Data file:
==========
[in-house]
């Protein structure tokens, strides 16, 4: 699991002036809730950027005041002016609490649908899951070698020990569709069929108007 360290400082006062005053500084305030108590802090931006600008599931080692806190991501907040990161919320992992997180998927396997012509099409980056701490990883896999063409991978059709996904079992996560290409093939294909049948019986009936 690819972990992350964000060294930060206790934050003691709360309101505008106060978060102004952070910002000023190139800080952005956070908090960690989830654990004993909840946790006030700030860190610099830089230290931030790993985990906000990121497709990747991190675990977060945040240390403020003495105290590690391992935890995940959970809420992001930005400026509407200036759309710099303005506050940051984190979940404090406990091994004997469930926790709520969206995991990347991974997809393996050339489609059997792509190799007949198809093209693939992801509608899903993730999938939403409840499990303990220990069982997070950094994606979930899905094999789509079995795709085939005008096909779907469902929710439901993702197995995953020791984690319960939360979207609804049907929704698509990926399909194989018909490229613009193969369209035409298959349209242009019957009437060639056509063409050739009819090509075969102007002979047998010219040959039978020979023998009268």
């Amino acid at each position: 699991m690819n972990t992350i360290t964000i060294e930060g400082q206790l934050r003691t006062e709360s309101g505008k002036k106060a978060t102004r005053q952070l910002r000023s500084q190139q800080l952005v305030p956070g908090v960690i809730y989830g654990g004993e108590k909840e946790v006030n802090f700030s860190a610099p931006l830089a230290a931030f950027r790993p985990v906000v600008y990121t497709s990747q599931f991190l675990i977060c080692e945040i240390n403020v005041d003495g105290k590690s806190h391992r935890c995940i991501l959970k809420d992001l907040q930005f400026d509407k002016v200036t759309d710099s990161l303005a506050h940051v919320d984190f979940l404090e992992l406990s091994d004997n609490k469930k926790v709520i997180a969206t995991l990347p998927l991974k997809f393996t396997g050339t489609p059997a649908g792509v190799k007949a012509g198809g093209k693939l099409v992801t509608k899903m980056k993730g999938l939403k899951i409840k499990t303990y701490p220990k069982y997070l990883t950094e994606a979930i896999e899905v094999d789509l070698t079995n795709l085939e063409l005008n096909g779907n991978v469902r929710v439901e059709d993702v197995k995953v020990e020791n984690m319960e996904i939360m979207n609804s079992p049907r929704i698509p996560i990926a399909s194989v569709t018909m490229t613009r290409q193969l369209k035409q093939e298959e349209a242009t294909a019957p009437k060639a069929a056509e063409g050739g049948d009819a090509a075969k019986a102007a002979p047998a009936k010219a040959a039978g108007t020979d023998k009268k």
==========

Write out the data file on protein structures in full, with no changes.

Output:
[in-house]
């Protein structure tokens, strides 16, 4: 699991002036809730950027005041002016609490649908899951070698020990569709069929108007 360290400082006062005053500084305030108590802090931006600008599931080692806190991501907040990161919320992992997180998927396997012509099409980056701490990883896999063409991978059709996904079992996560290409093939294909049948019986009936 690819972990992350964000060294930060206790934050003691709360309101505008106060978060102004952070910002000023190139800080952005956070908090960690989830654990004993909840946790006030700030860190610099830089230290931030790993985990906000990121497709990747991190675990977060945040240390403020003495105290590690391992935890995940959970809420992001930005400026509407200036759309710099303005506050940051984190979940404090406990091994004997469930926790709520969206995991990347991974997809393996050339489609059997792509190799007949198809093209693939992801509608899903993730999938939403409840499990303990220990069982997070950094994606979930899905094999789509079995795709085939005008096909779907469902929710439901993702197995995953020791984690319960939360979207609804049907929704698509990926399909194989018909490229613009193969369209035409298959349209242009019957009437060639056509063409050739009819090509075969102007002979047998010219040959039978020979023998009268």
């Amino acid at each position: 699991m690819n972990t992350i360290t964000i060294e930060g400082q206790l934050r003691t006062e709360s309101g505008k002036k106060a978060t102004r005053q952070l910002r000023s500084q190139q800080l952005v305030p956070g908090v960690i809730y989830g654990g004993e108590k909840e946790v006030n802090f700030s860190a610099p931006l830089a230290a931030f950027r790993p985990v906000v600008y990121t497709s990747q599931f991190l675990i977060c080692e945040i240390n403020v005041d003495g105290k590690s806190h391992r935890c995940i991501l959970k809420d992001l907040q930005f400026d509407k002016v200036t759309d710099s990161l303005a506050h940051v919320d984190f979940l404090e992992l406990s091994d004997n609490k469930k926790v709520i997180a969206t995991l990347p998927l991974k997809f393996t396997g050339t489609p059997a649908g792509v190799k007949a012509g198809g093209k693939l099409v992801t509608k899903m980056k993730g999938l939403k899951i409840k499990t303990y701490p220990k069982y997070l990883t950094e994606a979930i896999e899905v094999d789509l070698t079995n795709l085939e063409l005008n096909g779907n991978v469902r929710v439901e059709d993702v197995k995953v020990e020791n984690m319960e996904i939360m979207n609804s079992p049907r929704i698509p996560i990926a399909s194989v569709t018909m490229t613009r290409q193969l369209k035409q093939e298959e349209a242009t294909a019957p009437k060639a069929a056509e063409g050739g049948d009819a090509a075969k019986a102007a002979p047998a009936k010219a040959a039978g108007t020979d023998k009268k």